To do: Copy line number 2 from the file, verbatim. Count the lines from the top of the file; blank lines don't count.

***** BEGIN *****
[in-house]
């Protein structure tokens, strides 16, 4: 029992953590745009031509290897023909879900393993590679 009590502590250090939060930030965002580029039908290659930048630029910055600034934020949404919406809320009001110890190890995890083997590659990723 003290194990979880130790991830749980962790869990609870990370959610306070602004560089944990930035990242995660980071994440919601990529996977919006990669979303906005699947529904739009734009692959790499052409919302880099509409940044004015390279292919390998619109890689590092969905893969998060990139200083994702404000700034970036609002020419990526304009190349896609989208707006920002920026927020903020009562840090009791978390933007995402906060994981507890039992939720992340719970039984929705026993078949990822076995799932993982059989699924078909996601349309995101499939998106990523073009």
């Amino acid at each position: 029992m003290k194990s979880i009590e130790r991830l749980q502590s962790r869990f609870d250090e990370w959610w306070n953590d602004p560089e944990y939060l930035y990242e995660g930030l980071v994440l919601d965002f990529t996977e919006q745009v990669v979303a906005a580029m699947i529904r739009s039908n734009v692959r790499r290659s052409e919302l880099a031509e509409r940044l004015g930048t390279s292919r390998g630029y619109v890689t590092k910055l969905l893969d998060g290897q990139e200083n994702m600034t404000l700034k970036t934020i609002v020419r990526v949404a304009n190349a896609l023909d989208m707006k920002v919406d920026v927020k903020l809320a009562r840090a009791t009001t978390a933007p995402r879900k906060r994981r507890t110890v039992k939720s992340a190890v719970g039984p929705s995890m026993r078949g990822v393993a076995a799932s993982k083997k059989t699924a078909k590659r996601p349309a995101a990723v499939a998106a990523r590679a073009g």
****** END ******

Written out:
């Protein structure tokens, strides 16, 4: 029992953590745009031509290897023909879900393993590679 009590502590250090939060930030965002580029039908290659930048630029910055600034934020949404919406809320009001110890190890995890083997590659990723 003290194990979880130790991830749980962790869990609870990370959610306070602004560089944990930035990242995660980071994440919601990529996977919006990669979303906005699947529904739009734009692959790499052409919302880099509409940044004015390279292919390998619109890689590092969905893969998060990139200083994702404000700034970036609002020419990526304009190349896609989208707006920002920026927020903020009562840090009791978390933007995402906060994981507890039992939720992340719970039984929705026993078949990822076995799932993982059989699924078909996601349309995101499939998106990523073009």